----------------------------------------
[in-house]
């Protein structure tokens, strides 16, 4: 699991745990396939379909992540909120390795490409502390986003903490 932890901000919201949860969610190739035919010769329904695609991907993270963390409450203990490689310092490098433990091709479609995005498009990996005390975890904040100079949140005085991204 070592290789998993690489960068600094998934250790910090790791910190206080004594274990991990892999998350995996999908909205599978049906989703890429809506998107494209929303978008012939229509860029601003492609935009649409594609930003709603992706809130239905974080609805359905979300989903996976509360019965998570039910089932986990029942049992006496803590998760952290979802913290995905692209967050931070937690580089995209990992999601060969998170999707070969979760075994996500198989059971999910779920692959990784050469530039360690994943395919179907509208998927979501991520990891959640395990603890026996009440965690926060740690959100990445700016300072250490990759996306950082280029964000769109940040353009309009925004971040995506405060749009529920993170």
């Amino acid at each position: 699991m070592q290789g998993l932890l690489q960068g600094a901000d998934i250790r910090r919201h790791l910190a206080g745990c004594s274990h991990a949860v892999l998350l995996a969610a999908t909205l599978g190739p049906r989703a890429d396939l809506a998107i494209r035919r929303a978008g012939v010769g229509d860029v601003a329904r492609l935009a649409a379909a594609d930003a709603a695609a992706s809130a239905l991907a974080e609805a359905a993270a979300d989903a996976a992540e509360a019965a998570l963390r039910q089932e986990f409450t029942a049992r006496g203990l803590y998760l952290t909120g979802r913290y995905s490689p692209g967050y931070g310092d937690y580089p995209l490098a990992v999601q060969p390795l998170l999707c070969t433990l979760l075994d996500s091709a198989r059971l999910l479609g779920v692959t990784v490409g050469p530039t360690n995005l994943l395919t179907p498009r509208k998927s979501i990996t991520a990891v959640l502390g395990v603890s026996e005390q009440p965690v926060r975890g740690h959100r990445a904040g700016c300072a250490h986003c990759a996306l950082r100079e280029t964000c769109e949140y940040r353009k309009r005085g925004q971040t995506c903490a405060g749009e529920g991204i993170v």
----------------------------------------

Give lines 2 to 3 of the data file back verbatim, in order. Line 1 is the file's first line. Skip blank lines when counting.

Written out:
């Protein structure tokens, strides 16, 4: 699991745990396939379909992540909120390795490409502390986003903490 932890901000919201949860969610190739035919010769329904695609991907993270963390409450203990490689310092490098433990091709479609995005498009990996005390975890904040100079949140005085991204 070592290789998993690489960068600094998934250790910090790791910190206080004594274990991990892999998350995996999908909205599978049906989703890429809506998107494209929303978008012939229509860029601003492609935009649409594609930003709603992706809130239905974080609805359905979300989903996976509360019965998570039910089932986990029942049992006496803590998760952290979802913290995905692209967050931070937690580089995209990992999601060969998170999707070969979760075994996500198989059971999910779920692959990784050469530039360690994943395919179907509208998927979501991520990891959640395990603890026996009440965690926060740690959100990445700016300072250490990759996306950082280029964000769109940040353009309009925004971040995506405060749009529920993170």
């Amino acid at each position: 699991m070592q290789g998993l932890l690489q960068g600094a901000d998934i250790r910090r919201h790791l910190a206080g745990c004594s274990h991990a949860v892999l998350l995996a969610a999908t909205l599978g190739p049906r989703a890429d396939l809506a998107i494209r035919r929303a978008g012939v010769g229509d860029v601003a329904r492609l935009a649409a379909a594609d930003a709603a695609a992706s809130a239905l991907a974080e609805a359905a993270a979300d989903a996976a992540e509360a019965a998570l963390r039910q089932e986990f409450t029942a049992r006496g203990l803590y998760l952290t909120g979802r913290y995905s490689p692209g967050y931070g310092d937690y580089p995209l490098a990992v999601q060969p390795l998170l999707c070969t433990l979760l075994d996500s091709a198989r059971l999910l479609g779920v692959t990784v490409g050469p530039t360690n995005l994943l395919t179907p498009r509208k998927s979501i990996t991520a990891v959640l502390g395990v603890s026996e005390q009440p965690v926060r975890g740690h959100r990445a904040g700016c300072a250490h986003c990759a996306l950082r100079e280029t964000c769109e949140y940040r353009k309009r005085g925004q971040t995506c903490a405060g749009e529920g991204i993170v």